This post originally ran on Truthdig contributor Juan Cole’s website.

The only thing worse than the new hero status of now-covert al-Qaeda operative Abu Muhammad al-Julani and his Army of Syrian Conquest (ASC) is the news that he plans to subject all of Aleppo.

Aleppo is Syria’s largest city, or at least it used to be, with some 2.5 million people. Some reporters who have been there think that although a lot of people have left, others have come flooding in from the countryside, so that its current population may be similar but rearranged. Many more people, perhaps 1.2 million, live in relatively well-off West Aleppo, still controlled by the Syrian regime, which by all accounts is still very popular among them. Some 250,000 live in slummy East Aleppo, ruled by a congeries of fundamentalist militias who are supported from the outside by the al-Qaeda-linked al-Julani.

For the regime to besiege and take over East Aleppo would result in an enormous human tragedy. That siege had begun last month, but al-Julani and his allies have broken it, apparently with the help of GRAD batteries supplied by Turkey and the Gulf and maybe the US CIA. Since a siege would have starved out children and non-combatants it would have been horrible. And if the regime took back over the east, it would round up thousands of rebels and put them in mass graves after it tortured them.

This fate is what al-Assad, Iran and the Russian Federation wanted for East Aleppo and its hapless residents, whose crime was to be poor and to have been disadvantaged by the regime and to hate it, and to have been conventionally religious as Sunni Muslims.

On the other hand, if the seedy al-Qaeda types al-Julani has gathered around himself took over the more than a million people in and around West Aleppo, that would also be an enormous human tragedy. They include members of minorities whom al-Julani has promised to ethnically cleanse. Their crime is to have been somewhat well-off and to have made their peace with a totalitarian regime that they feel provides them order.

Saudi Arabia, Turkey and apparently John Brennan of the CIA want the rebels to take East Aleppo, and in backing this effort they are prolonging a civil war that has killed off nearly half a million people and left half of the 22 million Syrian homeless or refugees abroad. They are also unembarrassed to ally with the right-hand man of 9/11 mastermind Ayman al-Zawahiri.

The great tragedy is that the ceasefire negotiated by John Kerry and Sergei Lavrov last February could have forestalled this further round of vicious battles.

That ceasefire (or “cessation of hostilities” because the regime refused to acknowledge the rebels) had succeeded better than anyone had expected.

But the ceasefire broke down in Aleppo, with two sides at fault. On the one side, al-Julani refused to abide by any cessation of hostilities, and launched repeated attacks on regime positions and against minority villages, as well as shelling West Aleppo. Some groups “vetted” by the CIA joined in with al-Qaeda in breaking the ceasefire, with weapons and money supplied by the US and Saudi Arabia.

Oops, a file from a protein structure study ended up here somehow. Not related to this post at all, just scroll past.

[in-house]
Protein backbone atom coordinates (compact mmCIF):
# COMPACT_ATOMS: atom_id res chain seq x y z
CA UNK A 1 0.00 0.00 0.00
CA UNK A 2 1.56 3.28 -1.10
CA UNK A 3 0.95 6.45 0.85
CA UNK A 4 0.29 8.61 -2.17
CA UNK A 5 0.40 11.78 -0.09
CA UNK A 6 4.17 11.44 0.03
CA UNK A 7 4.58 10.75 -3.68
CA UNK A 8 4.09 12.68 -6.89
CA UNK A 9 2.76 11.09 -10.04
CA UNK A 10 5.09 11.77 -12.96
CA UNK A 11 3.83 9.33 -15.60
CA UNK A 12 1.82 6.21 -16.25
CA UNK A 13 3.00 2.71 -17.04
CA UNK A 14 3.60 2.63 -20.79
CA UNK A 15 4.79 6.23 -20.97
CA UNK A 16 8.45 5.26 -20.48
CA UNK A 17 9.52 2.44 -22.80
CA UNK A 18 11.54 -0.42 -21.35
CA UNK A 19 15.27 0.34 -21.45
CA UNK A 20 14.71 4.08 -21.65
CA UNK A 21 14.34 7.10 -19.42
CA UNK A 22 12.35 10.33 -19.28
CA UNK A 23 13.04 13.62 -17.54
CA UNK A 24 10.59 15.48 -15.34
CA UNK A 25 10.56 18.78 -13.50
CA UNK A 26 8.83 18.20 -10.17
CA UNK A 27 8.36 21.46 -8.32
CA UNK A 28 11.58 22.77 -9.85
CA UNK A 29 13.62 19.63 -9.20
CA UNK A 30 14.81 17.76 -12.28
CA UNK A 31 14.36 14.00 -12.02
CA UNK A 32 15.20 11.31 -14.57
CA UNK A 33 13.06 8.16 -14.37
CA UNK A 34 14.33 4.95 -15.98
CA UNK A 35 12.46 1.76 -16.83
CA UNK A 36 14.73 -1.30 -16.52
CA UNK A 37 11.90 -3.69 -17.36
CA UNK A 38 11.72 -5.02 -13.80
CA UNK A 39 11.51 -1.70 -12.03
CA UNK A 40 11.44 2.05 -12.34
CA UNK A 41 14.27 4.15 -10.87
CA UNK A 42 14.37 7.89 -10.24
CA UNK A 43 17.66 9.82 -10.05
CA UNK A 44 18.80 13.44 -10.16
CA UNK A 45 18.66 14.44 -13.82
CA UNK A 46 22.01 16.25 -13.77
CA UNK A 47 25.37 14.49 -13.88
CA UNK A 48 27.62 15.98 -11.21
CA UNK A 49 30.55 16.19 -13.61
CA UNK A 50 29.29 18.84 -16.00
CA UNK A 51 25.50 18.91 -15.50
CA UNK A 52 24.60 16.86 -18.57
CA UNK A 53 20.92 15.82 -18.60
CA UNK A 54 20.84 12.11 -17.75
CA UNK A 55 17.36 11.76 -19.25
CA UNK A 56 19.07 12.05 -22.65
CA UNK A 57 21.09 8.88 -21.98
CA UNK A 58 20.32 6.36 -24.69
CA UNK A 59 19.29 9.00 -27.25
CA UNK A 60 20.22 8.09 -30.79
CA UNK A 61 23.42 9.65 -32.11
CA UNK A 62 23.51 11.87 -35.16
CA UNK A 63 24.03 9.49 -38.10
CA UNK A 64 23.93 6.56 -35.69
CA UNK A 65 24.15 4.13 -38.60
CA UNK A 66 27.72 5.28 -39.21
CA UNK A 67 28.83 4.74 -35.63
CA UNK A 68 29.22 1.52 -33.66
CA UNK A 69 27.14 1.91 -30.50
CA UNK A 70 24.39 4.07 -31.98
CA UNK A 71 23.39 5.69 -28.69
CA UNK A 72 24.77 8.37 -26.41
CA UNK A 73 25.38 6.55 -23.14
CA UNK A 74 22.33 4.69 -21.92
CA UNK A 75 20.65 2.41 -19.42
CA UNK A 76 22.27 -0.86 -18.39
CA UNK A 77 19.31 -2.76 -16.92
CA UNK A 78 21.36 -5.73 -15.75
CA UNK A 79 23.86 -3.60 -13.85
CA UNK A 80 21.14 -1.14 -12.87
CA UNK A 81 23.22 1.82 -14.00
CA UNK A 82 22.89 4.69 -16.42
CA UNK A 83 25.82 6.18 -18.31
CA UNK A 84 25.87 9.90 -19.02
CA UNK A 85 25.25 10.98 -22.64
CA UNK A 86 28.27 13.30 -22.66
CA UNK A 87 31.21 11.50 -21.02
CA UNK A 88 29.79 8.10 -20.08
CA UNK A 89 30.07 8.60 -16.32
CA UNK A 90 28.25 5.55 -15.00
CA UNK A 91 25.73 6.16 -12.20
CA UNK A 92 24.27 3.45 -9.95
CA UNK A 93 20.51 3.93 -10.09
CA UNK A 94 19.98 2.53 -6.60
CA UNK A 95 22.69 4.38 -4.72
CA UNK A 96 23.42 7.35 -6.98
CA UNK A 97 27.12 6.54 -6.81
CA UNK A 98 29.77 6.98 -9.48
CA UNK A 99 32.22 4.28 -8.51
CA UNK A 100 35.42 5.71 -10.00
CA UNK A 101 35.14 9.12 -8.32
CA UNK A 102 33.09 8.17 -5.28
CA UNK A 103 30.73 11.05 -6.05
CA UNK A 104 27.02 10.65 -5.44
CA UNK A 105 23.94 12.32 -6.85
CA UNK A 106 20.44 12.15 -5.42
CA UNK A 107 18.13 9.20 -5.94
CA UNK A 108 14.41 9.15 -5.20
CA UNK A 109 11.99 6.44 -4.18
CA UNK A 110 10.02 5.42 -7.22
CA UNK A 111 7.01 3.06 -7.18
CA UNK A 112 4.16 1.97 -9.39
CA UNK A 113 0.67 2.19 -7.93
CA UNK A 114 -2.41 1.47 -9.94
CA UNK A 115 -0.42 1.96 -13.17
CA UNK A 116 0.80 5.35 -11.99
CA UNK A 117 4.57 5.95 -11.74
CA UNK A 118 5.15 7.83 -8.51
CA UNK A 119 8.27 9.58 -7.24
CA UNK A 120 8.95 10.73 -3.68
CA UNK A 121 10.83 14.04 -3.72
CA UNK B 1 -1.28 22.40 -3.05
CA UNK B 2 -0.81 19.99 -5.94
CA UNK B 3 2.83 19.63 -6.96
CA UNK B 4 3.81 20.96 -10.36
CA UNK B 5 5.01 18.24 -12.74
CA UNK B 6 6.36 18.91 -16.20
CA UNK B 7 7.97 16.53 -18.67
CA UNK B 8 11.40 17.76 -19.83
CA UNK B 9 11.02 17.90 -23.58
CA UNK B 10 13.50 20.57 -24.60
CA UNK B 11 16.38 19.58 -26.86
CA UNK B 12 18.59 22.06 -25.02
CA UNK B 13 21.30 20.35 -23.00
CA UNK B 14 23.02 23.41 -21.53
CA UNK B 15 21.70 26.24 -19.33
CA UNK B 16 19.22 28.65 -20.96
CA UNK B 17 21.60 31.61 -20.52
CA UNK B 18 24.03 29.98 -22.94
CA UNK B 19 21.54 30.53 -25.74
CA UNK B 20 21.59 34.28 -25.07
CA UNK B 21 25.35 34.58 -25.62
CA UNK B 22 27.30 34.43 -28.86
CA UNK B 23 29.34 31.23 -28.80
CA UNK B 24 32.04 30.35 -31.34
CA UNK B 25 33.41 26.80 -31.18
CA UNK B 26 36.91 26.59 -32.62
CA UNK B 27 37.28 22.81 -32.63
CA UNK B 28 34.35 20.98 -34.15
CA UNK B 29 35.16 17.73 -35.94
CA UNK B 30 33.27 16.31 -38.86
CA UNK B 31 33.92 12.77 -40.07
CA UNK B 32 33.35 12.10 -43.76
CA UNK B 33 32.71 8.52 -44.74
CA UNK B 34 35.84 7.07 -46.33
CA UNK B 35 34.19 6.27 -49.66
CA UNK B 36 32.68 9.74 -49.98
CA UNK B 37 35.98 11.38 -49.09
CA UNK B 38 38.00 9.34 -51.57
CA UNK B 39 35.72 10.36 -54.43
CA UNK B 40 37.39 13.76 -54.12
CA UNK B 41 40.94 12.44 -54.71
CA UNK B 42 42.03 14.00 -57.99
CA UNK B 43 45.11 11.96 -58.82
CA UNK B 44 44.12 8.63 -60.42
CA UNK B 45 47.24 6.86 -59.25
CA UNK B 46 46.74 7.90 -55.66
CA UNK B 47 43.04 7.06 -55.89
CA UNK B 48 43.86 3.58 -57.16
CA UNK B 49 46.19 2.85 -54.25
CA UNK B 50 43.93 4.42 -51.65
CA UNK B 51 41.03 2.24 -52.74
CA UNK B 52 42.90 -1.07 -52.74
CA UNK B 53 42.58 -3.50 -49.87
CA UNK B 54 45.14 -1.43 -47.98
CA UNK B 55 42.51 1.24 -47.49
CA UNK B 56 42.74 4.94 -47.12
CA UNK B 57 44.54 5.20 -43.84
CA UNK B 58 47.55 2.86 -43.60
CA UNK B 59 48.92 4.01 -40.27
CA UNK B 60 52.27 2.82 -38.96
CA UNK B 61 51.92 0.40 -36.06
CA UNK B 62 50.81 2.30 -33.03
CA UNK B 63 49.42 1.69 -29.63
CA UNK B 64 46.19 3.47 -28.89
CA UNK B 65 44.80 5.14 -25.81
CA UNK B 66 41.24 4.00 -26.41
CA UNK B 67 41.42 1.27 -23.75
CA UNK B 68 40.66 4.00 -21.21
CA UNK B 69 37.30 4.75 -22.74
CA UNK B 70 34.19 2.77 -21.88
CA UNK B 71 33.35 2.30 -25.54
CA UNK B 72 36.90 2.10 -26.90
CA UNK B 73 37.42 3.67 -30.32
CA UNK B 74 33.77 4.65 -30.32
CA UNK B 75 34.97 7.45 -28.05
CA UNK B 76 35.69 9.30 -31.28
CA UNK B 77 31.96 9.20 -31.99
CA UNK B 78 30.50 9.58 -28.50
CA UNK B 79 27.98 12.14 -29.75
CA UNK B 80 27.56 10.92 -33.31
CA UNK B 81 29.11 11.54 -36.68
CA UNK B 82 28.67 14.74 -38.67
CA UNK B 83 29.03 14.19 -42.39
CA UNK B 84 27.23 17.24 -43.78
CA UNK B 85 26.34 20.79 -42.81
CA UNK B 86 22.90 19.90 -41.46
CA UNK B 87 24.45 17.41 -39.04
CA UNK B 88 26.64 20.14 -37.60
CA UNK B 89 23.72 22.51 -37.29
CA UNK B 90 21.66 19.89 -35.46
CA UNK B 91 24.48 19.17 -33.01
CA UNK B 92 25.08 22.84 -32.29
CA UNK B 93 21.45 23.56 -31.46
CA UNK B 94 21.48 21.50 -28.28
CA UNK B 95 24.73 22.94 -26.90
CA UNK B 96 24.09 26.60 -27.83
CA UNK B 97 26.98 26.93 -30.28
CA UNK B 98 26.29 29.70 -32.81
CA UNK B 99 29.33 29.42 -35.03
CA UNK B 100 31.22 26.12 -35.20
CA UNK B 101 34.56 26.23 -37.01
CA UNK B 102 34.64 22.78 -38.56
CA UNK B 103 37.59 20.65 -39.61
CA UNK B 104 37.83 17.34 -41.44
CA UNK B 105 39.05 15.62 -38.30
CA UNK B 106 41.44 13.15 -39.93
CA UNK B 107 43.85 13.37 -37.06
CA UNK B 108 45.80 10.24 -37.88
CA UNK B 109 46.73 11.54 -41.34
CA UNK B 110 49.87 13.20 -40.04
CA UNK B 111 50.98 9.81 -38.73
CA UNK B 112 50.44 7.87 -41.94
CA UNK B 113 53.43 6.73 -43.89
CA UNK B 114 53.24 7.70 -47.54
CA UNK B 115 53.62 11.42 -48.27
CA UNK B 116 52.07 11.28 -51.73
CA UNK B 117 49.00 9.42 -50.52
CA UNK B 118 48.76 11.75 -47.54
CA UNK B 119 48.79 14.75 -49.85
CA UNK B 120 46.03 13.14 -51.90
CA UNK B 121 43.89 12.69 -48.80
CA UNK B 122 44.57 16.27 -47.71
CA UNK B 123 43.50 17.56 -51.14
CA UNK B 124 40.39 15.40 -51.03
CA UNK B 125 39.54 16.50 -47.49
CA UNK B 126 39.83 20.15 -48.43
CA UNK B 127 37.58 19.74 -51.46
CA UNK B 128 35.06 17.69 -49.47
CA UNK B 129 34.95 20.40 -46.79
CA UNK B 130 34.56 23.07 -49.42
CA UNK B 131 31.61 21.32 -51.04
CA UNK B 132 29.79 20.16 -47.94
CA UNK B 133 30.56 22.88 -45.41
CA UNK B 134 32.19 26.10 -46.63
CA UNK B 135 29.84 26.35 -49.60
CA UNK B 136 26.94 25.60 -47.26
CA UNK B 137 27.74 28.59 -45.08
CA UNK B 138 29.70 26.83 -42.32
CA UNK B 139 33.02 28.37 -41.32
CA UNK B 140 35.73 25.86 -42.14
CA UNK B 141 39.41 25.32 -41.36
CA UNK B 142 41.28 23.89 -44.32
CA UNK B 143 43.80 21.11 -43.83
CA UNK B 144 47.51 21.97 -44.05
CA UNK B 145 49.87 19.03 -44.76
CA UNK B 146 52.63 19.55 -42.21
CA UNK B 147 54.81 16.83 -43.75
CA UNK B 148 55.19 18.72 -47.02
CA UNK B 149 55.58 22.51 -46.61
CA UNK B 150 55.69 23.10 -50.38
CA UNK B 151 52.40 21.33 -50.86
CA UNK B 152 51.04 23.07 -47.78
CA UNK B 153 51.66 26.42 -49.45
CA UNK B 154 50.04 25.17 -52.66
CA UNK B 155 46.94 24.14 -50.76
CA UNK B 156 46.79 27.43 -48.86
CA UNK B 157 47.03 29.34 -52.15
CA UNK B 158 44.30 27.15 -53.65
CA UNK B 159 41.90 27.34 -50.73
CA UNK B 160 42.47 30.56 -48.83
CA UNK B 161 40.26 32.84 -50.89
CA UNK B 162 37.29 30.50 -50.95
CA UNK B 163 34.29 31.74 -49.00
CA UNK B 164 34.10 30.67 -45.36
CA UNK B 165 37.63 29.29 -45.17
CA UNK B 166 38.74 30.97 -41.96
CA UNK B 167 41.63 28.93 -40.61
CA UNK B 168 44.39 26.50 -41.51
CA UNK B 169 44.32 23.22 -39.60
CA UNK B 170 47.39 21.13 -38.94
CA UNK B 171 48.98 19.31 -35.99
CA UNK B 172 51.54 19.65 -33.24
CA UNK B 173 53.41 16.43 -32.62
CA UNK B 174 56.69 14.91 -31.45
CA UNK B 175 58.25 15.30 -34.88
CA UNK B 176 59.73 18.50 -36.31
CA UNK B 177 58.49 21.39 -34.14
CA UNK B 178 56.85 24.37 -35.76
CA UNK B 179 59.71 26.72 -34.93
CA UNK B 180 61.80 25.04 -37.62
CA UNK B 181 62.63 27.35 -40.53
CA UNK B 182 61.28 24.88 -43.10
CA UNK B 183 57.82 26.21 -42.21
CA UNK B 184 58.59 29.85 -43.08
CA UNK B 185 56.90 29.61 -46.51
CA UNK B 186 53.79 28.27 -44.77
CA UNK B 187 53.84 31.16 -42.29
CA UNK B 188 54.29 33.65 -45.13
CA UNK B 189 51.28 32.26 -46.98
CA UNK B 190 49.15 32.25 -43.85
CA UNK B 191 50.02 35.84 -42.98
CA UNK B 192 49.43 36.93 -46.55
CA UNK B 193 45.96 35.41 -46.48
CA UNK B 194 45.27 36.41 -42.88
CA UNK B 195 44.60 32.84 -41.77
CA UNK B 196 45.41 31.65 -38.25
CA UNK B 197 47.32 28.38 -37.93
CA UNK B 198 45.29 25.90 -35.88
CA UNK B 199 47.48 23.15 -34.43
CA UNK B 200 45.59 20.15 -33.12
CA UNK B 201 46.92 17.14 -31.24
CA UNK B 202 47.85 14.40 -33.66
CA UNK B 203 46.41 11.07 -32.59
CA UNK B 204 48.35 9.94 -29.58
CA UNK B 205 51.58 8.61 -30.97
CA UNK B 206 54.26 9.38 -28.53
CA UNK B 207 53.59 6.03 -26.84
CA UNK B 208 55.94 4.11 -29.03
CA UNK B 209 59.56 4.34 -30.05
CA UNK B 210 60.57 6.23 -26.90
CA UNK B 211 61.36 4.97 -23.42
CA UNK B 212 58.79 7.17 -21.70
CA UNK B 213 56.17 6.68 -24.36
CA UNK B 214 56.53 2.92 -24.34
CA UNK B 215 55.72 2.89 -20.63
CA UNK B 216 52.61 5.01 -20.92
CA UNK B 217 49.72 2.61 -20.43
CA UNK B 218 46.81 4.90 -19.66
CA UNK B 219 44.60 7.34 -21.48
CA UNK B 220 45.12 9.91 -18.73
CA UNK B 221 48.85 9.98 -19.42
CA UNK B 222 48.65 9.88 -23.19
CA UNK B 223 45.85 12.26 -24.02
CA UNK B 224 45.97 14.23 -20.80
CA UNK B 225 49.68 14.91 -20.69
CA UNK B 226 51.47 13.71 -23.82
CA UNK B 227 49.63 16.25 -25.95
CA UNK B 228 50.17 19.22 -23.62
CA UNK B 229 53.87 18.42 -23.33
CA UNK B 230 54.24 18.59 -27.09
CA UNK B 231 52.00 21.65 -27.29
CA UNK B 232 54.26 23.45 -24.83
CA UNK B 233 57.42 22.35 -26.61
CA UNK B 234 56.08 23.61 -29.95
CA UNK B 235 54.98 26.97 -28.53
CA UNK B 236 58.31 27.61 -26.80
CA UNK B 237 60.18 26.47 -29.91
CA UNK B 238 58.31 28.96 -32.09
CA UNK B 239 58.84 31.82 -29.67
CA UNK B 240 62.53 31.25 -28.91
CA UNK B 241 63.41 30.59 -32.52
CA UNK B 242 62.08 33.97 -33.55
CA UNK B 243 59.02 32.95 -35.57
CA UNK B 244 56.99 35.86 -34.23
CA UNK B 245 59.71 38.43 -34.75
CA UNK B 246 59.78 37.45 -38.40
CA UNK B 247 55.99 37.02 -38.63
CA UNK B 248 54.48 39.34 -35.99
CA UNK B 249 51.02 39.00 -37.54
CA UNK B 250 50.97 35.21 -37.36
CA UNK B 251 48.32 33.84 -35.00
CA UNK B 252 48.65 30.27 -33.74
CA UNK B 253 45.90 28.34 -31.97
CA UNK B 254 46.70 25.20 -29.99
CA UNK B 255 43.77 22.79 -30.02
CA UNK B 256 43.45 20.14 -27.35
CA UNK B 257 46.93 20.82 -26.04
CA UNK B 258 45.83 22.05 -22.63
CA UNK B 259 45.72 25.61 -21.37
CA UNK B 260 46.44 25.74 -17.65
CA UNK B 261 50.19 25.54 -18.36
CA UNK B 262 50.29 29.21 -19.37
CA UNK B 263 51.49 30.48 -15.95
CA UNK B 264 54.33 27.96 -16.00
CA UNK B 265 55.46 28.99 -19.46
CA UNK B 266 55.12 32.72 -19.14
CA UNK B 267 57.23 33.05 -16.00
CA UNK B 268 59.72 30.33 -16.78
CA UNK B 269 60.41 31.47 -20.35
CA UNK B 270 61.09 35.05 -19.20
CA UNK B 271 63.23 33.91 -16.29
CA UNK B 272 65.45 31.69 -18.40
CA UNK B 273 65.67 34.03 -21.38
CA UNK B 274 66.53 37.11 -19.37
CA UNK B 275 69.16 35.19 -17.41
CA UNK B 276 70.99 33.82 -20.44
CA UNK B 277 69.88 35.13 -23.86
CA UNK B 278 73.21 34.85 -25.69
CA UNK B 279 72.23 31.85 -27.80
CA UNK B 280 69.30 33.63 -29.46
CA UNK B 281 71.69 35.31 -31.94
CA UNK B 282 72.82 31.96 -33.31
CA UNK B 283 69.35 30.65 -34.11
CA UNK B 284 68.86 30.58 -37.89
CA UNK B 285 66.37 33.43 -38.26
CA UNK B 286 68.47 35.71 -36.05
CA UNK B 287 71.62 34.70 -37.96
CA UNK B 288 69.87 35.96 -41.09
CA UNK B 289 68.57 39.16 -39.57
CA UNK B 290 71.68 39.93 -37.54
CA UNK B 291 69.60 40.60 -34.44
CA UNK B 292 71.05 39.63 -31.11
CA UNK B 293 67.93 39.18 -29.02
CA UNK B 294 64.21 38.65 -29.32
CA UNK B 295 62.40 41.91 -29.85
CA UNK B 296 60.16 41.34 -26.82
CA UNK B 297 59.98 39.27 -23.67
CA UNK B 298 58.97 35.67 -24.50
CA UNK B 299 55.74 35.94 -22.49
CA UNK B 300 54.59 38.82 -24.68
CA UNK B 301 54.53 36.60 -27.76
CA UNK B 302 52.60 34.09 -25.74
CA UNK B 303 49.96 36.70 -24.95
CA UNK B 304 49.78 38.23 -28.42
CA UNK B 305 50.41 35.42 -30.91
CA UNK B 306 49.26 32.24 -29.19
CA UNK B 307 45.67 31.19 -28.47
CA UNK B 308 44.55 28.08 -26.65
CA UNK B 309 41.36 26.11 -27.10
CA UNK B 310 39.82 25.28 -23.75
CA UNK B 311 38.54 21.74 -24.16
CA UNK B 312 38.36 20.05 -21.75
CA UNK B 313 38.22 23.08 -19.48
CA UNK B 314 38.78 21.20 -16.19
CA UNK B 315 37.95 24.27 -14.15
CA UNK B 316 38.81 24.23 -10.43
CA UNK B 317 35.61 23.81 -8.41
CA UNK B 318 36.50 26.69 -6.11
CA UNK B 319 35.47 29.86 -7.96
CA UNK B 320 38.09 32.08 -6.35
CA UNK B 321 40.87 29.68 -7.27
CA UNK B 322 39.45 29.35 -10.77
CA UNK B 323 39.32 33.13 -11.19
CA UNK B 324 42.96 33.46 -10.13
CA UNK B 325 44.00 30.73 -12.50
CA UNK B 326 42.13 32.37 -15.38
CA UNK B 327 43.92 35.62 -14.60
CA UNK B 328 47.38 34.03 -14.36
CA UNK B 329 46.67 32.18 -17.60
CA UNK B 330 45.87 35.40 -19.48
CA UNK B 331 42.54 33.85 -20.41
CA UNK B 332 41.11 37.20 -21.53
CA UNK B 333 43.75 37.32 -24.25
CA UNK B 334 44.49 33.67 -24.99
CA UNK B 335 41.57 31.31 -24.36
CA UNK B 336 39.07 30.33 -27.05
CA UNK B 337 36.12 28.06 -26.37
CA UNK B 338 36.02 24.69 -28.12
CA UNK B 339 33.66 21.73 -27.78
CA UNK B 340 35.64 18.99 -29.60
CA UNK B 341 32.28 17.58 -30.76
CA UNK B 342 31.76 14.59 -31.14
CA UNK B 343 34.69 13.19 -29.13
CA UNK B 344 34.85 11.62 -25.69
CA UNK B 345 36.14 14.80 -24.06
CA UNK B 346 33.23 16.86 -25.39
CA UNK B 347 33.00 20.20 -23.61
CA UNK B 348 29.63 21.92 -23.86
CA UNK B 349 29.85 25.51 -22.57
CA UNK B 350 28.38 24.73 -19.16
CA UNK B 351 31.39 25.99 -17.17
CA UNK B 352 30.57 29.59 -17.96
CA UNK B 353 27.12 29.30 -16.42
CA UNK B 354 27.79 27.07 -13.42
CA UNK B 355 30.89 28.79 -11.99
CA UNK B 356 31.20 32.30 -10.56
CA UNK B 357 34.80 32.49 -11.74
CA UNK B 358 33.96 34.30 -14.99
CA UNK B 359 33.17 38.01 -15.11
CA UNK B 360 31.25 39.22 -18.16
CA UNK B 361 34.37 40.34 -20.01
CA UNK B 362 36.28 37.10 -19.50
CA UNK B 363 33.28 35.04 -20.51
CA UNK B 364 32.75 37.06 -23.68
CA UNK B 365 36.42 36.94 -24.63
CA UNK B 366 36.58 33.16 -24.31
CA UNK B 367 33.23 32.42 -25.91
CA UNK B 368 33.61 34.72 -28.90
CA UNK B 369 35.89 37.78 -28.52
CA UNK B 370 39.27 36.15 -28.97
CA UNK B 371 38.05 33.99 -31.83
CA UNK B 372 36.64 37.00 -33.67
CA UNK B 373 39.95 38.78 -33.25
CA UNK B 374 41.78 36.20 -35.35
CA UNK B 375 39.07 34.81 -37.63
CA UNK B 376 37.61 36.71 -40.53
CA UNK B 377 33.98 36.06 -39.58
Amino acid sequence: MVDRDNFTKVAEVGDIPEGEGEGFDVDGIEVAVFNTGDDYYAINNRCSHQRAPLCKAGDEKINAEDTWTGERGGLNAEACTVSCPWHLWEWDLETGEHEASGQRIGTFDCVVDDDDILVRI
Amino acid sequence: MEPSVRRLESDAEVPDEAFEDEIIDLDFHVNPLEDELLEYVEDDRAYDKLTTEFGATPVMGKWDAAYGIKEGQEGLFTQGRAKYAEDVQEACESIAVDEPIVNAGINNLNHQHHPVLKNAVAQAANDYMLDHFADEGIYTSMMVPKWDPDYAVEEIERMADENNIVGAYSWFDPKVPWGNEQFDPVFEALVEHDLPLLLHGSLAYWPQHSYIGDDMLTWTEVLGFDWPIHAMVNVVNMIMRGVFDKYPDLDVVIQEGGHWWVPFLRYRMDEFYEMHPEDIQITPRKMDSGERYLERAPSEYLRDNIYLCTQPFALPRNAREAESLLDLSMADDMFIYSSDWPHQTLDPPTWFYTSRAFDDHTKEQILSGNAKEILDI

On the other side, Bashar al-Assad began thinking that the rebels’ willingness to abide by the cessation of hostilities was a sign of weakness and that it would be possible for his regime to reconquer all of Syria. This is hubris on the scale of insanity. What the last 5 years have proven is that the regime is stretched too thin, its remaining army of 80,000 (down from 300,000 before the civil war) too small, for Damascus to rule the whole country. It has lost Idlib, al-Raqqa, al-Jazira, Deir al-Zor, Golan, etc.– even parts of the capital, Damascus, and its hinterland.

The regime could well have been overthrown by now if not for the fighters from Lebanon’s Shiite Hizbullah, and the Afghan cannon-fodder Shanghaied by Iran, and Russian air support. But apparently one reason the al-Qaeda-led forces were able to break the siege of the East is that the Afghans ran away and the vulnerable regime forces also faded back. Hizbullah was left to fight on its own and it wasn’t enough.

If the ceasefire had held, someday there might have been new elections. East Aleppo could have elected fundamentalist members of parliament and West Aleppo could have elected Baathists or whatever. They could have argued out their differences in the national legislature instead of turning their beautiful old city into more rubble and ruining the lives of their families and children.

Last October, it was West Aleppo that was besieged, with all supply routes cut off and a danger of mass starvation. Russian air intervention saved the West Aleppans from al-Qaeda and the other rebels then.

Now it seems the Syrians are doomed, like actors in that Bill Murray movie “Groundhog Day” or Tom Cruise’s “Edge of Tomorrow,” to living the same scenes over and over again. Al-Julani’s hope is to turn the tables and put West Aleppo under siege again, or perhaps even conquer it for covert al-Qaeda. The Gulf and Turkey and probably some American agencies also want him to succeed in this, in part because they imagine it will harm Iran (talk about science fiction). So here we go again.

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